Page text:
Osama Bin Baggins?

"The Fellowship Of The Ring," we hoped, would provide an escape from the reality of the war on terror. So why do journalists insist on drawing allusions between the fantastical tale and modern-day political realities? The Times of London's Bronwen Maddox recently described the mountain ranges of Middle-earth as "greener than the Hindu Kush or the Pamirs but equally daunting." But at least her allegory of "figures with long beards [sitting] in a circle arguing about the fate of their country" was more subtle than that of London Evening Standard writer Alexander Walker. "People in 'Lord of the Rings' have more hair than they do in Afghanistan," he wrote.

Andrew Sullivan of The New Republic joined the fun, posting his own reflections on the film on his Web site: "Isn't Dubya a classic Frodo? His dad, Bilbo [sic]... had his own little adventure with the dark forces, but poor Frodo is stuck with the legacy." What does one say about such drivel? Sullivan's readers offered a few of their own allegories. If Dubya is Frodo, wrote one fan, then Frodo "would have stomped his way back from Mordor offering all kinds of tax breaks to Saruman's oil and gas industry in the Shire." Another suggested that Saruman is "the personification of the Saudi government, putting forth a reasonable face while simultaneously churning out mindless killers."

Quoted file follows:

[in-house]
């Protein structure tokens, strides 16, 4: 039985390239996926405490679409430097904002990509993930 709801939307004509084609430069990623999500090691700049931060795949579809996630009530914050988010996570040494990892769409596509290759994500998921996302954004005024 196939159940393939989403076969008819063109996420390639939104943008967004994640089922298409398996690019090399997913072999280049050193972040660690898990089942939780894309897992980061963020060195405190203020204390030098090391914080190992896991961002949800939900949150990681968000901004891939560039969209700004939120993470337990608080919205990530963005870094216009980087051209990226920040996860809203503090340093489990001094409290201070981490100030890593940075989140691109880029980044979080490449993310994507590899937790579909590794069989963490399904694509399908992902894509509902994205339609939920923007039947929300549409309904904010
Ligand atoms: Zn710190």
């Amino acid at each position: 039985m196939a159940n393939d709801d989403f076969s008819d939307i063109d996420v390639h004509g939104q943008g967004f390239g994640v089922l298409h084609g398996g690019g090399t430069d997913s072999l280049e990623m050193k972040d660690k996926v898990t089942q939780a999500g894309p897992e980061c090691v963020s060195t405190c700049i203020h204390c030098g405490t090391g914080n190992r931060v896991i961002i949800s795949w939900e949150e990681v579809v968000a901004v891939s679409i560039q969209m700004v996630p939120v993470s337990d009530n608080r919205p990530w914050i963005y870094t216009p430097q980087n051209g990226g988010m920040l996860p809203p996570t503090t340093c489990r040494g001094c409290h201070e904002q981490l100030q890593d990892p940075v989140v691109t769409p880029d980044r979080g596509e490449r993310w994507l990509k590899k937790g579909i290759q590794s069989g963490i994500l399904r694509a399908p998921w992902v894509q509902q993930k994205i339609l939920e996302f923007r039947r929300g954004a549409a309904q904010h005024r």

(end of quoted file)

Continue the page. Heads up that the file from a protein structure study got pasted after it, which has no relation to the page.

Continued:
Now we understand why J.R.R. Tolkien emphatically denied allegory in his works. Let's take him at his word. In any event, if one were to draw comparisons, it would be good to remember that Al Qaeda live in holes in the hills. So do hobbits. Would anyone liken them to terrorists?

Osama Bin Baggins? | News